Friday, November 4, 2016

Frequently Asked Questions about #NoDAPL

Location of Sioux Tribes
prior to 1770 (dark green)
FAQ on the Dakota Access Pipeline Protests and the PC(USA)

What is the history of the land?
The Standing Rock Sioux Reservation was originally established as part of the Great Sioux Reservation. Article 2 of the Treaty of Fort Laramie of April 29, 1868 described the boundaries of the Great Sioux Reservation, as commencing on the 46th parallel of north latitude to the east bank of Missouri River, south along the east bank to the Nebraska line, then west to the 104th parallel of west longitude. (15 stat. 635). 
The Great Sioux Reservation comprised all of present-day South Dakota west of the Missouri River, including the sacred Black Hills and the Missouri River. Under article 11 of the 1868 Fort Laramie Treaty, the Great Sioux Nation retained off-reservation hunting rights to a much larger area, south to the Republican and Platte Rivers, and east to the Big Horn Mountains.  Under article 12, no cession of land would be valid unless approved by three-fourths of the adult males. Nevertheless, the Congress unilaterally passed the Act of February 28, 1877 (19 stat. 254), removing the Sacred Black Hills from the Great Sioux Reservation.  The United States never obtained the consent of three-fourths of the Sioux, as required in the Treaty of Ft. Laramie. The U.S. Supreme Court concluded that "A more ripe and rank case of dishonorable dealings will never, in all probability, be found in our history."  United States v. Sioux Nation of Indians, 448 U.S. 371, 388 (1980).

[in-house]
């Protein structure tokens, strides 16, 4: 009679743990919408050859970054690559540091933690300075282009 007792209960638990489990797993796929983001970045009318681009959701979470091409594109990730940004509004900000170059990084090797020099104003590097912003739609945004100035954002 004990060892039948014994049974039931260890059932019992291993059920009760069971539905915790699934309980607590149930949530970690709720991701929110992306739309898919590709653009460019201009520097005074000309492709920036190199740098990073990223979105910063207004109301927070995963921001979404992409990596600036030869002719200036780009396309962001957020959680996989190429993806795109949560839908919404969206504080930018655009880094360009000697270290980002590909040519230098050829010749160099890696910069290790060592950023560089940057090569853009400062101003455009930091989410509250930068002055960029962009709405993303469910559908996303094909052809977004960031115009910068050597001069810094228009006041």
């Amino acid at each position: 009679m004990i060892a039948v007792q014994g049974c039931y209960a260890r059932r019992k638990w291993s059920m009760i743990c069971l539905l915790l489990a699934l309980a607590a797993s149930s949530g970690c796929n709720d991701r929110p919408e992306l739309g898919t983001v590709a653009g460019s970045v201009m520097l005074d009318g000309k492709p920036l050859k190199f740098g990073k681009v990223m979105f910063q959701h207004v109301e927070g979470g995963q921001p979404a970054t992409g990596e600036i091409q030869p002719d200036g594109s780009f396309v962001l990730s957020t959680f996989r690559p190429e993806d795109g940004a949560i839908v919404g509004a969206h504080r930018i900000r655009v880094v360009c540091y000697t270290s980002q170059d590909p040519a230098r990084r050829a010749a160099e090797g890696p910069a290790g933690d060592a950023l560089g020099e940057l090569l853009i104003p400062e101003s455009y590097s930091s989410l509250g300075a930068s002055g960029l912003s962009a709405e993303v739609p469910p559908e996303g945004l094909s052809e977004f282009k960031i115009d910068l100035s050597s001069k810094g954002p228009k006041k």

Lands Opened to development and
sale by the Dawes Act of 1889
The Standing Rock Sioux Reservation was greatly reduced through the Act of March 2, 1889, also known as the Dawes Act and the Allotment Act. This opened up the reservations throughout the United States to settlement by non-Indian entities, thus creating checker-boarded land ownership within the Standing Rock Reservation. The tribe maintains jurisdiction on all reservation lands, including rights-of-way, waterways, and streams running through the reservation; this in turn leads to on-going jurisdictional disputes in criminal and civil court. Recent cases such as Nevada vs Hicks have contributed to the contentious issues in this iron triangle between the Federal, State, and Tribal governments.
The Standing Rock Sioux Tribe stands by its right to self-government as a sovereign nation, which includes taking a government-to-government stance with the states and federal government entities. The Tribe signed treaties as equals with the United States Government in 1851 and in 1868, which established the original boundaries of the Great Sioux Nation. The tribe staunchly asserts these treaty rights to remain steadfast and just as applicable today as on the day they were made.
Text from the Standing Rock Sioux Tribe website

Proposed route of the
 Dakota Access Pipeline